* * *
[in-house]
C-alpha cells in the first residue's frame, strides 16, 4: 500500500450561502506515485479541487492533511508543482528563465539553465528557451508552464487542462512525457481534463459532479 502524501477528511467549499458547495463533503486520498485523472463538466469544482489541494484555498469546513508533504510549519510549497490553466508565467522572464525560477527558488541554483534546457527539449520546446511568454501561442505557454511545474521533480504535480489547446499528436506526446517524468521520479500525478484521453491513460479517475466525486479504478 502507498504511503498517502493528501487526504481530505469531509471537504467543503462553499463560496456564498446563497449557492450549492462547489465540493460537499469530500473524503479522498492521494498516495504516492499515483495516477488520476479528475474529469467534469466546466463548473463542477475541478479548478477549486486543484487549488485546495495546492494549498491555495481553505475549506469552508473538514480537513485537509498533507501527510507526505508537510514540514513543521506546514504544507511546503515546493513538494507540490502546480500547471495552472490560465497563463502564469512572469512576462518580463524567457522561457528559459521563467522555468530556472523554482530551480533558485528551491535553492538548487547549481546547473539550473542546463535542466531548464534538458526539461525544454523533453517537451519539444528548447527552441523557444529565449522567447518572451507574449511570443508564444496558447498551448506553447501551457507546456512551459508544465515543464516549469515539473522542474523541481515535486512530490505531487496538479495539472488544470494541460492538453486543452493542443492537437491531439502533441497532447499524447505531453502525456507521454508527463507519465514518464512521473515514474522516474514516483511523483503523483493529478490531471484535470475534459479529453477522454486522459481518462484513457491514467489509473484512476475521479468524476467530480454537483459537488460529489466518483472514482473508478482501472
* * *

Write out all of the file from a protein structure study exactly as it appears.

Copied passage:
[in-house]
C-alpha cells in the first residue's frame, strides 16, 4: 500500500450561502506515485479541487492533511508543482528563465539553465528557451508552464487542462512525457481534463459532479 502524501477528511467549499458547495463533503486520498485523472463538466469544482489541494484555498469546513508533504510549519510549497490553466508565467522572464525560477527558488541554483534546457527539449520546446511568454501561442505557454511545474521533480504535480489547446499528436506526446517524468521520479500525478484521453491513460479517475466525486479504478 502507498504511503498517502493528501487526504481530505469531509471537504467543503462553499463560496456564498446563497449557492450549492462547489465540493460537499469530500473524503479522498492521494498516495504516492499515483495516477488520476479528475474529469467534469466546466463548473463542477475541478479548478477549486486543484487549488485546495495546492494549498491555495481553505475549506469552508473538514480537513485537509498533507501527510507526505508537510514540514513543521506546514504544507511546503515546493513538494507540490502546480500547471495552472490560465497563463502564469512572469512576462518580463524567457522561457528559459521563467522555468530556472523554482530551480533558485528551491535553492538548487547549481546547473539550473542546463535542466531548464534538458526539461525544454523533453517537451519539444528548447527552441523557444529565449522567447518572451507574449511570443508564444496558447498551448506553447501551457507546456512551459508544465515543464516549469515539473522542474523541481515535486512530490505531487496538479495539472488544470494541460492538453486543452493542443492537437491531439502533441497532447499524447505531453502525456507521454508527463507519465514518464512521473515514474522516474514516483511523483503523483493529478490531471484535470475534459479529453477522454486522459481518462484513457491514467489509473484512476475521479468524476467530480454537483459537488460529489466518483472514482473508478482501472